EPA Administrator Scott Pruitt still won't answer whether President Trump believes climate change is a hoax, saying the question is a distraction from the issue of whether the Paris Climate Agreement was a good deal for the U.S.
"Why can't the president just say whether or not he believes in man-made climate change,” ABC News Chief Anchor George Stephanopoulos asked during an interview on "This Week" Sunday. “You speak for the president, you're the EPA administrator. Do you know what he believes?"
"I think the whole question is an effort to get it off the point, and the issue of whether Paris is good for this country or not," Pruitt responded. "The president has indicated the climate changes."
Stephanopoulos pressed on the issue of whether human activity contributes to global warming, "Very simply, do you know if President Trump still believes that climate change is a hoax?"
The EPA chief said his conversations with the president focused on whether the Paris Climate Agreement was good or not for the country, and not his views on climate change.
"Our discussion, George, has been about the agreement, the efficacy of the [Paris] agreement. That's where we spent the last several weeks, focused upon the merits and demerits of the Paris agreement. He put America first. He said that he's going to put jobs and the environment first," Pruitt replied.
Trump has previously said he believes global warming is a “hoax,” and in September 2015 told conservative radio host Hugh Hewitt, "I'm not a believer in man-made global warming.”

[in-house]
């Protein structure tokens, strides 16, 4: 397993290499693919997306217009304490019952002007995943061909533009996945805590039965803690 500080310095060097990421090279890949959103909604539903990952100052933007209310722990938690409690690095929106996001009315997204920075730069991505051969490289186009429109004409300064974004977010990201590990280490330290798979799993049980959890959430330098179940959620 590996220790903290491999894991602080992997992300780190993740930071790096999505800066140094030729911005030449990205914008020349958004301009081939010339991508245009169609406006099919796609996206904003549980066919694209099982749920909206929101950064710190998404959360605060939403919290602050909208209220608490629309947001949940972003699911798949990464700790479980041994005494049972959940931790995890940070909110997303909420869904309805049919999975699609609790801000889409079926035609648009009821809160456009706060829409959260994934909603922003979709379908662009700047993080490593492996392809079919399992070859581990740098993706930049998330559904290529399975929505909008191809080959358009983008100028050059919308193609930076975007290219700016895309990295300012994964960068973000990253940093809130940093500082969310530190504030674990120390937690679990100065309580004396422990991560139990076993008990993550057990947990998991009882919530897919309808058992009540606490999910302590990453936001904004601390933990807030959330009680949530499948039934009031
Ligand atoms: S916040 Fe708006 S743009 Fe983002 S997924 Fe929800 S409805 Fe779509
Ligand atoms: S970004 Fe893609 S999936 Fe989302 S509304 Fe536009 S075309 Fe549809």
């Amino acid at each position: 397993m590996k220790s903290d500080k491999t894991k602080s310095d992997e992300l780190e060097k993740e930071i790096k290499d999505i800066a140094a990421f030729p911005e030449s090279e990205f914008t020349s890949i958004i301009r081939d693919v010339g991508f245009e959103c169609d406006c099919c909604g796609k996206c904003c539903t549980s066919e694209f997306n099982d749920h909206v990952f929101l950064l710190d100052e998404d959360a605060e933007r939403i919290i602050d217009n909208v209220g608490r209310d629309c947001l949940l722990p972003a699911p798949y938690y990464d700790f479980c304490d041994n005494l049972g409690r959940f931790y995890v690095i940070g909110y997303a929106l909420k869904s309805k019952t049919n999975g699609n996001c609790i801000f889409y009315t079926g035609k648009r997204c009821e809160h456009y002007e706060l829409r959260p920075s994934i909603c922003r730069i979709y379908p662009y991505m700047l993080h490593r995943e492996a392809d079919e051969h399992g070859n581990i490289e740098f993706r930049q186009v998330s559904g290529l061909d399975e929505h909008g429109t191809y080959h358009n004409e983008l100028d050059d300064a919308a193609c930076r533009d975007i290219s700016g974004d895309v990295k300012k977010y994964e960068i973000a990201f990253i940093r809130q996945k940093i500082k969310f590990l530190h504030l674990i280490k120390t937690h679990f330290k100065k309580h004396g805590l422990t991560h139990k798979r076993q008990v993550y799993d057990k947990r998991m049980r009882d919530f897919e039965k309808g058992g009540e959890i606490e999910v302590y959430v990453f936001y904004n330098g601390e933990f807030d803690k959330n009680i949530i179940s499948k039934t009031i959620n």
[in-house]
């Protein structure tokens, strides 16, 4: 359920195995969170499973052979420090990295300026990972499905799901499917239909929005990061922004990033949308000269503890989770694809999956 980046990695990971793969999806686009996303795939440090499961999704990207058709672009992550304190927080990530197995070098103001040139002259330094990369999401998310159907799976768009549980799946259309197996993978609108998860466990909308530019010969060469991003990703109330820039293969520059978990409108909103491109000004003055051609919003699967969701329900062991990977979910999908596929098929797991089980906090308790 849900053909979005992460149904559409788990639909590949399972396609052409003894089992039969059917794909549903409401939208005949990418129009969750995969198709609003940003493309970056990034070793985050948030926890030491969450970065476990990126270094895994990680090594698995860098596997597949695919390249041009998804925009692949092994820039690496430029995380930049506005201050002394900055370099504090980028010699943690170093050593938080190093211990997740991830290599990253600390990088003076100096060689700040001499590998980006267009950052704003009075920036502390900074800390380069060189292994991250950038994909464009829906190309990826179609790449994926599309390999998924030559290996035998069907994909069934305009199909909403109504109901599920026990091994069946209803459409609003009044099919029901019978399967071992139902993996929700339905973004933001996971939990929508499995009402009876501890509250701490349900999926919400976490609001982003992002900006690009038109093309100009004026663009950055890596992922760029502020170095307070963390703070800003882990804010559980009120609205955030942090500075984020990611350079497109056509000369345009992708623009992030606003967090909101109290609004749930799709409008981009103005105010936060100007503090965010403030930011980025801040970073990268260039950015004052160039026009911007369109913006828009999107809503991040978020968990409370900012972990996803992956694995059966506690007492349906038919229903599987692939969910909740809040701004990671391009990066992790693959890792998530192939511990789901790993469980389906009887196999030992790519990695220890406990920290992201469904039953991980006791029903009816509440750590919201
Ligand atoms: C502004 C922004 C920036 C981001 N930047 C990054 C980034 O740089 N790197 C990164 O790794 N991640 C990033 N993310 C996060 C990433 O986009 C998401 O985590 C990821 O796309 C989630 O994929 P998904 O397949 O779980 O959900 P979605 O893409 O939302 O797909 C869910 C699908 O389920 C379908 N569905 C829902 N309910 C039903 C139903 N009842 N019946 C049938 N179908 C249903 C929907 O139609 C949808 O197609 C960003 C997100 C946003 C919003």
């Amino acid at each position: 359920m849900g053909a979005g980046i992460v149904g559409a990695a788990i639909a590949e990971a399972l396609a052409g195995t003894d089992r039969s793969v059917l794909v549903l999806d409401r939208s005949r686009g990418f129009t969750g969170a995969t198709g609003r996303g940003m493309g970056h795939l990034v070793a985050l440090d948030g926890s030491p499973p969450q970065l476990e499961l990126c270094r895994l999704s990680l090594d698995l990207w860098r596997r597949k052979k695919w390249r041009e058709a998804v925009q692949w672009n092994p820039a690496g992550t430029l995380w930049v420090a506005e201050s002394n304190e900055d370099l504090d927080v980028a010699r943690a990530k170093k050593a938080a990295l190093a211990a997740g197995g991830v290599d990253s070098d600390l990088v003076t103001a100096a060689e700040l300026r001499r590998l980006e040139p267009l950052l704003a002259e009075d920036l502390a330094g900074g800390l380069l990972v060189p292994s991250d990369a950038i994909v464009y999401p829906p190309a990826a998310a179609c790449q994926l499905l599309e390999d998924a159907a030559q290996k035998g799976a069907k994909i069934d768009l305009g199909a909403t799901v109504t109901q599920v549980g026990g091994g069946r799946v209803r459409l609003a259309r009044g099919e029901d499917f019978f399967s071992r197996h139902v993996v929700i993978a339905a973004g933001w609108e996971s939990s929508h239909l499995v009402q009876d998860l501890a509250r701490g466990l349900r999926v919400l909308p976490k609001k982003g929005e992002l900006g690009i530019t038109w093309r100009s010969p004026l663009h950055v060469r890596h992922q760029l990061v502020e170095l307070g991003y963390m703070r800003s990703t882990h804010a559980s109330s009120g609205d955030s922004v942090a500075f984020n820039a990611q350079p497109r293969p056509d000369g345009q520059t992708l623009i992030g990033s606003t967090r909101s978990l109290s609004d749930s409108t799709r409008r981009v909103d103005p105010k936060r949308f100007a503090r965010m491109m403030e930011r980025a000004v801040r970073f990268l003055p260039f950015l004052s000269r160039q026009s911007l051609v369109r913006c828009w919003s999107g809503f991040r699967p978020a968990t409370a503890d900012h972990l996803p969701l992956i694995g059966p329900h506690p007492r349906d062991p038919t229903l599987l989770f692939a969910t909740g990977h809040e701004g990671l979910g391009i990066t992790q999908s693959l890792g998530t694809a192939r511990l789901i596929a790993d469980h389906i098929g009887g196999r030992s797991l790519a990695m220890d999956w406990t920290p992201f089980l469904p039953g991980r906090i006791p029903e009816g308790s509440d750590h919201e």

Similar to Pruitt’s comments on “This Week,” at the White House press briefing Friday -- the day after Trump announced that the U.S. was withdrawing from the Paris Accord -- both the EPA chief and White House press secretary Sean Spicer declined to say whether Trump still believes climate change is a hoax.
On Sunday, Pruitt accused what he called the "environmental left" of false outrage at the president's decision to exit the agreement, which was signed in late 2015.
"The environmental left has a very short memory," Pruitt said on “This Week.” "When Paris was executed by this country, they criticized the agreement, said that it did not hold China and India accountable."
Pruitt also emphasized that the U.S. has already been reducing carbon dioxide emissions that contribute to global warming.
At the time the agreement was signed, "We were reducing our CO2 print substantially," he said.
"We are leading with action, not words," Pruitt added. "When you look at Paris, frankly, when you look at what was supposed to be achieved there by other nations across the globe, it was very little. It was criticized by the environmental left."
In addition, the EPA director said the president is still committed to work internationally on combating climate change.
"The president indicated very clearly, that engagement by this country internationally is going to continue," said Pruitt.